Kangaroo by D. H. Lawrence



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subjects: Fiction

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Rootless, restless, nomadic, longing to escape the decay of post-war Europe, Richard and Harriet Somers flee to Australia, hoping to begin a new and freer life. Richard, a disillusioned writer, is drawn into an extreme political group headed by the enigmatic Kangaroo. In his search for ideal love, both brotherly and personal, Somers finds himself both attracted and repelled by Kangaroo – with terrifying consequences. This is D. H. Lawrence’s eighth novel, set in Australia. He wrote the first draft in just forty-five days while living south of Sydney and revised it three months later in New Mexico. The descriptions of the country are vivid and sympathetic and the book fuses lightly disguised autobiography with an exploration of political ideas at an immensely personal level.

596 pages, with a reading time of ~9.25 hours (149,228 words), and first published in 1923. This DRM-Free edition published by epubBooks, .

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A bunch of workmen were lying on the grass of the park beside Macquarie Street, in the dinner hour. It was winter, the end of May, but the sun was warm, and they lay there in shirt-sleeves, talking. Some were eating food from paper packages. They were a mixed lot–taxi-drivers, a group of builders who were putting a new inside into one of the big houses opposite, and then two men in blue overalls, some sort of mechanics. Squatting and lying on the grassy bank beside the broad tarred road where taxis and hansom cabs passed continually, they had that air of owning the city which belongs to a good Australian.

Sometimes, from the distance behind them, came the faintest squeal of singing from out of the “fortified” Conservatorium of Music. Perhaps it was one of these faintly wafted squeals that made a blue-overalled fellow look round, lifting his thick eyebrows vacantly. His eyes immediately rested on two figures approaching from the direction of the conservatorium, across the grass-lawn. One was a mature, handsome, fresh-faced woman, who might have been Russian. Her companion was a smallish man, pale-faced, with a dark beard. Both were well-dressed, and quiet, with that quiet self-possession which is almost unnatural nowadays. They looked different from other people.

A smile flitted over the face of the man in the overalls–or rather a grin. Seeing the strange, foreign-looking little man with the beard and the absent air of self-possession walking unheeding over the grass, the workman instinctively grinned. A comical-looking bloke! Perhaps a Bolshy.

The foreign-looking little stranger turned his eyes and caught the workman grinning. Half-sheepishly, the mechanic had eased round to nudge his mate to look also at the comical-looking bloke. And the bloke caught them both. They wiped the grin off their faces. Because the little bloke looked at them quite straight, so observant, and so indifferent. He saw that the mechanic had a fine face, and pleasant eyes, and that the grin was hardly more than a city habit. The man in the blue overalls looked into the distance, recovering his dignity after the encounter.

So the pair of strangers passed on, across the wide asphalt road to one of the tall houses opposite. The workman looked at the house into which they had entered.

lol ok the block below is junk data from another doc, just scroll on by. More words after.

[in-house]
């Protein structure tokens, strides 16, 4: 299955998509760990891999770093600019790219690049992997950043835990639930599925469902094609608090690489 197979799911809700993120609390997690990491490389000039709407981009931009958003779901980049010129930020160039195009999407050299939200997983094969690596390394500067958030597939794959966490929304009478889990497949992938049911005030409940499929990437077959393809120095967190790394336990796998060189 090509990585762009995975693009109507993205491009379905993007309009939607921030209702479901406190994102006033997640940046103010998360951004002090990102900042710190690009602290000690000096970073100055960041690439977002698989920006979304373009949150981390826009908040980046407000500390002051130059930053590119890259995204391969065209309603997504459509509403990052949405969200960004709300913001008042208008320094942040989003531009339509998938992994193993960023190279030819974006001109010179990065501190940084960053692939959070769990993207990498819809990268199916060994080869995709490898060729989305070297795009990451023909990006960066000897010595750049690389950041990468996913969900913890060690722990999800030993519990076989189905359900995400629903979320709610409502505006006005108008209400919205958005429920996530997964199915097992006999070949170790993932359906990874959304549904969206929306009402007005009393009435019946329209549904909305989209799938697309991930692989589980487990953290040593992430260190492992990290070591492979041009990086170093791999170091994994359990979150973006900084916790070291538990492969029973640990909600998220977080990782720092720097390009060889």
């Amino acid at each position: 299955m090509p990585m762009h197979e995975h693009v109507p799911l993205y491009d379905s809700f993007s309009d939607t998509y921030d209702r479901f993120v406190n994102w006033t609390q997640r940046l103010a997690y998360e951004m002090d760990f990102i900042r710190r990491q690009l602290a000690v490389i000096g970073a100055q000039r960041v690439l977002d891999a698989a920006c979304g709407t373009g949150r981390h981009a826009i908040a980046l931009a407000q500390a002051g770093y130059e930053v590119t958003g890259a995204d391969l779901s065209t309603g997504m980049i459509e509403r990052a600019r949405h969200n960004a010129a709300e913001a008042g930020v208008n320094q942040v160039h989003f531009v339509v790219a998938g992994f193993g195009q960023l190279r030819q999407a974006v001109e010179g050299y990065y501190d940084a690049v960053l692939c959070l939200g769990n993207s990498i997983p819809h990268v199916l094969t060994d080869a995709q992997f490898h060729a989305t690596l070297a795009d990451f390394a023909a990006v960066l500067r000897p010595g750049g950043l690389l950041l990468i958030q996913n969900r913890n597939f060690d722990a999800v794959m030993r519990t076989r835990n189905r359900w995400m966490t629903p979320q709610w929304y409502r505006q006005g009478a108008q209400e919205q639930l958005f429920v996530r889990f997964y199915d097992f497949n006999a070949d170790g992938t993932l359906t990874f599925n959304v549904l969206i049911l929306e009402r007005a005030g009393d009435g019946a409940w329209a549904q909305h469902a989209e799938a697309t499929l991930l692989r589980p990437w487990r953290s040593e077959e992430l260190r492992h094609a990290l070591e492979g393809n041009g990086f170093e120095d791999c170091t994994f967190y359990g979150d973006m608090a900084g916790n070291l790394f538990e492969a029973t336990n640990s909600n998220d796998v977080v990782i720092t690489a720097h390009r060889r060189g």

“What d’you make of them, Dug?” asked the one in the overalls.

“Dunnow! Fritzies, most likely.”

“They were talking English.”

“Would be, naturally–what yer expect?”

“I don’t think they were German.”

“Don’t yer, Jack? Mebbe they weren’t then.”

Dug was absolutely unconcerned. But Jack was piqued by the funny little bloke.

Unconsciously he watched the house across the road. It was a more-or-less expensive boarding-house. There appeared the foreign little bloke dumping down a gladstone bag at the top of the steps that led from the porch to the street, and the woman, the wife apparently, was coming out and dumping down a black hat-box. Then the man made another excursion into the house, and came out with another bag, which he likewise dumped down at the top of the steps. Then he had a few words with the wife, and scanned the street.

“Wants a taxi,” said Jack to himself.

There were two taxis standing by the kerb near the open grassy slope of the park, opposite the tall brown houses. The foreign-looking bloke came down the steps and across the wide asphalt road to them. He looked into one, and then into the other. Both were empty. The drivers were lying on the grass smoking an after-luncheon cigar.

“Bloke wants a taxi,” said Jack.

“Could ha’ told YOU that,” said the nearest driver. But nobody moved.

The stranger stood on the pavement beside the big, cream-coloured taxi, and looked across at the group of men on the grass. He did not want to address them.

“Want a taxi?” called Jack.

“Yes. Where are the drivers?” replied the stranger, in unmistakable English: English of the old country.

“Where d’you want to go?” called the driver of the cream-coloured taxi, without rising from the grass.

“Murdoch Street.”

“Murdoch Street? What number?”


“Neighbour of yours, Jack,” said Dug, turning to his mate.

“Taking it furnished, four guineas a week,” said Jack in a tone of information.

“All right,” said the driver of the cream-coloured taxi, rising at last from the grass. “I’ll take you.”

“Go across to 120 first,” said the little bloke, pointing to the house. “There’s my wife and the bags. But look!” he added quickly. “You’re not going to charge me a shilling each for the bags.”

“What bags? Where are they?”